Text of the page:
Young children can’t always distinguish between fact and fiction, and don’t understand that the video is from 10 years ago, not right now. They certainly don’t need to see the footage at 5 years old.

  • If the DP article was accurate, the school’s principal refused to speak with the reporter.

    Shouldn’t a public school principal answer reasonable questions from a reasonable reporter?

  • Waldo, do you truly believe that WWII pictures of executions/shootings deliver the same amount of trauma as this glossy slideshow? C’mon now! ;-)

    Well, yes. That’s why I said so.

  • Didnt any of you watch “Red Asphalt” as a young tyke? Or how about the slides of random bikers’ syphilitic junk in “health” class. In fact I can remember only once having to get parental permission to watch something and that was “Night and Fog”, the french documentary on the Holocaust – which makes the video above look like the Teletubbies. Kids are way more durable and flexible than you think.

    As a parent, I am more worried about the editorial control the state of Texas has over the content of the textbooks nationwide than any measly slide show. *shudder*

  • I agree about the textbooks, but still, a heads-up to parents is common courtesy. No one warned my parents about the fire safety movie we watched when I was in first grade that showed a woman whose hair caught fire as a consequence of smoking while enveloping her head in a cloud of aquanet. The film also featured a child who was severely burned after crawling under a car and lighting a match. Some kids laughed and recognized the hairspray scene as fake. I was completely traumatized.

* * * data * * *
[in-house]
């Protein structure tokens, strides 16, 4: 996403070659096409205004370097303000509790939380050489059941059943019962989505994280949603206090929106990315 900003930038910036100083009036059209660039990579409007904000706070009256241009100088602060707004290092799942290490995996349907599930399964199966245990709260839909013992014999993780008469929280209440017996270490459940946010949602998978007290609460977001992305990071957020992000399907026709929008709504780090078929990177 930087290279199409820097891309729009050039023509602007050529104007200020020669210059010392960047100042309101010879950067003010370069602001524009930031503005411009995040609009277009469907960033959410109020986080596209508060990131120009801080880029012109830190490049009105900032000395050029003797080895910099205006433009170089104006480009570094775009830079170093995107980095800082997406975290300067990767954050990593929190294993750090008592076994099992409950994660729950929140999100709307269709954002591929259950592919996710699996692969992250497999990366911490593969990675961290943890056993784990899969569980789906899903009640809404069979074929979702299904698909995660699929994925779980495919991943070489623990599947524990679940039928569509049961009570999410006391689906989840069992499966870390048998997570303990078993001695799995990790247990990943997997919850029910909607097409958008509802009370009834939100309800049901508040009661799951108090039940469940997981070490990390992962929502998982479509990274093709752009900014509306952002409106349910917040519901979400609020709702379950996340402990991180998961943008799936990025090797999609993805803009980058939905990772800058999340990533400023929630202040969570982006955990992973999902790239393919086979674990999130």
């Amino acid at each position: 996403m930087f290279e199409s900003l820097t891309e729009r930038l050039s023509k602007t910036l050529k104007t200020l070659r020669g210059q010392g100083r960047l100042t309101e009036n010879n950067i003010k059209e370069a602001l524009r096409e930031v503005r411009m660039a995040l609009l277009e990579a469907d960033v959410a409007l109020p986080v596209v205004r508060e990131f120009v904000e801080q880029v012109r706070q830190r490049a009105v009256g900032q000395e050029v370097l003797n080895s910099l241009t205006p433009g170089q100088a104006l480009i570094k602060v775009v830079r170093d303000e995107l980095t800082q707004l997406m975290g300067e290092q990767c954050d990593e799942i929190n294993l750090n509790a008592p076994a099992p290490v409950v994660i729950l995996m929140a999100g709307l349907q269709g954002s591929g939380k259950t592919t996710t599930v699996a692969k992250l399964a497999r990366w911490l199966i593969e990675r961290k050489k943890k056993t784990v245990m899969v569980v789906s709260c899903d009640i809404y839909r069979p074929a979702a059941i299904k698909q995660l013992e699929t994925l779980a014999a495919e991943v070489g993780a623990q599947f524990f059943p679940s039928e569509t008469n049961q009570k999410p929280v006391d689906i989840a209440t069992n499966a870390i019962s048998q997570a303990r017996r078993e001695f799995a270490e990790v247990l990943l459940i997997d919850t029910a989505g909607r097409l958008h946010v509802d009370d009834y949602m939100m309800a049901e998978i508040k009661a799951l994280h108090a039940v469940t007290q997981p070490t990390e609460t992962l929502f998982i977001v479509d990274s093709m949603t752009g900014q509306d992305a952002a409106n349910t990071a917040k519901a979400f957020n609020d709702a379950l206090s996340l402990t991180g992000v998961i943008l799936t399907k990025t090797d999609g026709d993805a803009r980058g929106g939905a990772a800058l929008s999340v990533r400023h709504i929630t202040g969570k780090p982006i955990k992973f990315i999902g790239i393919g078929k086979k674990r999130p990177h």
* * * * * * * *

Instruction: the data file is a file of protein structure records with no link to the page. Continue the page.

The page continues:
The point is, some kids are more sensitive than others. Some might see that montage of 9/11 footage as a series of distant images and others might start to obsess about the suffering that occurred “behind” the image on the screen. Since parents know best how their children are likely to react, they should have been notified.

  • [quote]That said- The only difference between that video and a lot of the crap kids watch in the movies, or on Cable TV, is that the photos in that video actually happened. Violence is violence- whether it’s a video game, Cable Tv or Movie Fiction, or Documentary. It’s nothing that should be taken lightly. If you allow any one of those you have to allow all of it.[/quote]

    Exactly. My son is only 4, but we strive to not let him see any violence. Unless America’s Funnest Home Videos and Ninja Warrior count.

    I would be one of the livid parents if my son was shown this without my knowledge. If for the very least, I can be prepared for any aftermath.

  • To my knowledge, my three school-age children have never seen a video or print image of the events of 9/11. Why? Because my husband, their father, goes to work every week and flies on airplanes exactly like those in the video. Our family has processed the significance of 9/11 and the danger of daddy’s job in our own way. A video would not be necessary.

  • Gotta love the way they smack the Flag and the Cross up there. Keeps it all very simple to understand.

    Wait, whut? I thought the public schools were hives of librul indoctrination? I haz confused.

    While I agree with Yo that the Texas School Board represents a larger threat, it’s a difference of degree, not kind and this is inappropriate for exactly that reason – it’s indoctrination and agit-prop – think Riefenstahl. Cecil is quite right to point out the contrast between the handling of Obama’s address and this injection of the cross into the classroom.

    I’m not sure when Yo saw Night in Fog – a fantastic movie – but generally that’s shown to High School kids, not fifth graders. Adolescent brains – addled as they are – are, unlike those of fifth graders, capable of critical thought leading to skepticism, irony and analysis. I’m less concerned with the scary violence than with the messaging.